Blocking grassroots get-out-the-votes efforts. In anticipation of this very ruling, Arizona Republicans prepared a proposal to undermine voter turnout efforts common in Latino communities. The bill — which has already cleared the Arizona Senate — would make it a felony for anyone working or volunteering on behalf of a political committee or other organization to deliver mailed ballots to a polling place. Such grassroots campaigns identify voters who received mail in ballots but had not yet returned them, encourage the voter to fill out the ballot, and offer to return it to the polling place in order to make it as easy as possible for the voter to vote. Without the Voting Rights Act pre-clearance process, state laws like this will now go into effect and voters will need to prove racial discrimination to challenge it in court.

The 15th amendment to the U.S. Constitution guaranteed that the right to vote shall not be abridged on the basis of “race, color, or previous condition servitude.” It also expressly granted to Congress the power to “enforce this article by appropriate legislation.” Though bipartisan majorities in the Congress and President George W. Bush agreed that this legislation was still needed — and 81 percent of the voter discrimination complaints brought after the laws went into effect were in areas covered by the now eliminated pre-clearance jurisdictions — Justices Alito, Kennedy, Roberts, Scalia, and Thomas have seriously defanged that power and opened the door to significantly more voter suppression.


We’ve already seen how the 5 corporatists on the court (Justices Alito, Kennedy, Roberts, Scalia, and Thomas) have essentially gutted any and all possibilities for class action suits they possibly could. What’s next? Making each and every voter individually file suit to assure their right to vote? The gutting of Section 4 will make it much more difficult in discrimination-prone states to protect our democracy through enforcement of Section 5. Here’s an article from earlier this year on ThinkProgress detailing 5 reasons why Section 5 is so important.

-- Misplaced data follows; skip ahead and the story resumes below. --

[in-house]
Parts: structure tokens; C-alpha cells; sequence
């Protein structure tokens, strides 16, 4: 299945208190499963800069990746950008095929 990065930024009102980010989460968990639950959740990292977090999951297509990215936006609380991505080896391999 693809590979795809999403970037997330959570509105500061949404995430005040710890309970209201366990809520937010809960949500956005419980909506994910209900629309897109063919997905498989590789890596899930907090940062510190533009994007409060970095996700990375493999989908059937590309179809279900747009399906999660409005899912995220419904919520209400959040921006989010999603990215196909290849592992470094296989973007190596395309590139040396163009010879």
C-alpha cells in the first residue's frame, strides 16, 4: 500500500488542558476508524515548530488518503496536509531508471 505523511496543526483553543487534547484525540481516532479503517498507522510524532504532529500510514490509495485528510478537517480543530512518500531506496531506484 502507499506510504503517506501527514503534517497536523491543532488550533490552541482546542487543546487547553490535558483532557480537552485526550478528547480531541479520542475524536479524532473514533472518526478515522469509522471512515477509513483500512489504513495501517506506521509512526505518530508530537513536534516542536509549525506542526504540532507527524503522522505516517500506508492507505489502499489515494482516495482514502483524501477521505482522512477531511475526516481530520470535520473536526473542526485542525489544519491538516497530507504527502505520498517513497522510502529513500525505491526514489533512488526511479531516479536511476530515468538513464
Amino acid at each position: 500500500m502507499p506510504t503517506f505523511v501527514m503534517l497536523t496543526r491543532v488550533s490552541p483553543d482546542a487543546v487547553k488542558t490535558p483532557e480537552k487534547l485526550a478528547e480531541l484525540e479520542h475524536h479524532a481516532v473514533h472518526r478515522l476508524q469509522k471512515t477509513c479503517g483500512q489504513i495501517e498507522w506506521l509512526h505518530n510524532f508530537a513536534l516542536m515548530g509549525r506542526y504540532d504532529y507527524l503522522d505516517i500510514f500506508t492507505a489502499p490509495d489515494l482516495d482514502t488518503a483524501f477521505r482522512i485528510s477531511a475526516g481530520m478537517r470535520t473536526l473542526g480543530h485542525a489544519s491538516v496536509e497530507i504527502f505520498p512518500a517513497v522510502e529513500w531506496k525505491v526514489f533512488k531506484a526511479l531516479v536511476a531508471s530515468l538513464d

— by Sandhya Bathija | February 19, 2013

Here are five reasons why Section 5, by protecting the right to vote, actually enhances our democracy and is good for all Americans.

1. Section 5 blocks discriminatory voting practices

Section 5 has blocked discriminatory state laws that would have disenfranchised or diluted the minority vote. Without Section 5:

  • Texas would have passed the strictest voter ID law in the nation in 2011, placing unforgiving burdens on minority voters. The law would have allowed concealed handgun licenses to serve as a form of valid identification to vote, but would have rejected the use of a college ID or a state employee ID. Luckily, Section 5 blocked the law and saved African American and Latino voters from being disenfranchised in the 2012 election.
  • Mississippi would have required people to register to vote twice: once for federal elections and once for state and local elections. Knowing that it is more difficult for minorities to overcome administrative barriers, this tactic would have resulted in diluting the minority vote in state and local elections. The Department of Justice, using Section 5, blocked the law in 1997.
  • Georgia would have continued to use a voter verification program to check the citizenship status of every person seeking to register to vote. Because Georgia failed to receive Section 5 preclearance before implementing the law, evidence was obtained that made it clear that minority voters were being flagged at higher rates, requiring time-consuming additional steps to be taken to prove their citizenship. The Department of Justice denied preclearance for this law in 2009.